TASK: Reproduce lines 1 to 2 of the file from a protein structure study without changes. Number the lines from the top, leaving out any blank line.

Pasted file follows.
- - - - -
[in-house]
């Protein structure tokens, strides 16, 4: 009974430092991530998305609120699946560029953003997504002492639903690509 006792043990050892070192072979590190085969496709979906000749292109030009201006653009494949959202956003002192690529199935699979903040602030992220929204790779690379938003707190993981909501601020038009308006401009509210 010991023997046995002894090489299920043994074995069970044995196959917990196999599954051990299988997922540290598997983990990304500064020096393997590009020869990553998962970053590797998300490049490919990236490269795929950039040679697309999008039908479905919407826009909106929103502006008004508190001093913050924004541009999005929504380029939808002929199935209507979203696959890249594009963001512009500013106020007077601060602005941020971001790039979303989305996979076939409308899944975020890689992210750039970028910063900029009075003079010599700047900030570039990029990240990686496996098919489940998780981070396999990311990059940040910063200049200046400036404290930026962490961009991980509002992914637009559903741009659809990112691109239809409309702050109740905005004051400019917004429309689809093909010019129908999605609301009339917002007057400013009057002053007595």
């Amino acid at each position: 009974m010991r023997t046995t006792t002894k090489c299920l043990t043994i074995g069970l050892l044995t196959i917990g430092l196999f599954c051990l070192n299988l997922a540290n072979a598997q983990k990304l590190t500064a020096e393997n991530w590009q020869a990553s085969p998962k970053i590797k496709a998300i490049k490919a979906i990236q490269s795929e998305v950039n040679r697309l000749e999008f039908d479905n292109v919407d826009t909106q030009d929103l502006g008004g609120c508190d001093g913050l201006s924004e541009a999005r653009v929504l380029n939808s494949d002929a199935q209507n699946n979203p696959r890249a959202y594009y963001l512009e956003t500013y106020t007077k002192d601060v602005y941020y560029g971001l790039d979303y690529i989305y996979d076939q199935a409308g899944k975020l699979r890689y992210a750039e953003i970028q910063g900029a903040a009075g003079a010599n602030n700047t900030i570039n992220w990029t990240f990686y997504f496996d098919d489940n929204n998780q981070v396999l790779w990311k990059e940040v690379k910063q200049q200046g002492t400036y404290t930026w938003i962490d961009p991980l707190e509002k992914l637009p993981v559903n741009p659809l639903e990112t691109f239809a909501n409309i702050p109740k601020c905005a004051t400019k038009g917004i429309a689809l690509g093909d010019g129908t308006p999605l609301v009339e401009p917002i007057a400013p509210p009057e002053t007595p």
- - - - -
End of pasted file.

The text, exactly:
[in-house]
């Protein structure tokens, strides 16, 4: 009974430092991530998305609120699946560029953003997504002492639903690509 006792043990050892070192072979590190085969496709979906000749292109030009201006653009494949959202956003002192690529199935699979903040602030992220929204790779690379938003707190993981909501601020038009308006401009509210 010991023997046995002894090489299920043994074995069970044995196959917990196999599954051990299988997922540290598997983990990304500064020096393997590009020869990553998962970053590797998300490049490919990236490269795929950039040679697309999008039908479905919407826009909106929103502006008004508190001093913050924004541009999005929504380029939808002929199935209507979203696959890249594009963001512009500013106020007077601060602005941020971001790039979303989305996979076939409308899944975020890689992210750039970028910063900029009075003079010599700047900030570039990029990240990686496996098919489940998780981070396999990311990059940040910063200049200046400036404290930026962490961009991980509002992914637009559903741009659809990112691109239809409309702050109740905005004051400019917004429309689809093909010019129908999605609301009339917002007057400013009057002053007595």